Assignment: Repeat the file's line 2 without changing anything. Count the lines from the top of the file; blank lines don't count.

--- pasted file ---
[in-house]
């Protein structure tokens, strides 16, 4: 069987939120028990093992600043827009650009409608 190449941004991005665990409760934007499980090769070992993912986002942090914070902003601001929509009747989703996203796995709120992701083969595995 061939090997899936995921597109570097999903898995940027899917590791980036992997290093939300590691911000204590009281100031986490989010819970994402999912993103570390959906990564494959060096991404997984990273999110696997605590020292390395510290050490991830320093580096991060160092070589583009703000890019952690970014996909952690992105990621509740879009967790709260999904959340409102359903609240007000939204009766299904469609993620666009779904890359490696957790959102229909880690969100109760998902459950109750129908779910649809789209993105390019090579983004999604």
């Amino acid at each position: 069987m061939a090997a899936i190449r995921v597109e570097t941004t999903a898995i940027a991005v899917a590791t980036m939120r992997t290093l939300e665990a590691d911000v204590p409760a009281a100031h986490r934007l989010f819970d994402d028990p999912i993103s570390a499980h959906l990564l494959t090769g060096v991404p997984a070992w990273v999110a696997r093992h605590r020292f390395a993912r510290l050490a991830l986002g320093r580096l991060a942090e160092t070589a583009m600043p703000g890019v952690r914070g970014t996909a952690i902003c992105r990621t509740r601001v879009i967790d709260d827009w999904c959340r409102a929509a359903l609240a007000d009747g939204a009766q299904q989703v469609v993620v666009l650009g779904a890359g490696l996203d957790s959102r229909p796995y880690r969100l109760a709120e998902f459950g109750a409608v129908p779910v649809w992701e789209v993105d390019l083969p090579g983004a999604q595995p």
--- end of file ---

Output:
């Protein structure tokens, strides 16, 4: 069987939120028990093992600043827009650009409608 190449941004991005665990409760934007499980090769070992993912986002942090914070902003601001929509009747989703996203796995709120992701083969595995 061939090997899936995921597109570097999903898995940027899917590791980036992997290093939300590691911000204590009281100031986490989010819970994402999912993103570390959906990564494959060096991404997984990273999110696997605590020292390395510290050490991830320093580096991060160092070589583009703000890019952690970014996909952690992105990621509740879009967790709260999904959340409102359903609240007000939204009766299904469609993620666009779904890359490696957790959102229909880690969100109760998902459950109750129908779910649809789209993105390019090579983004999604």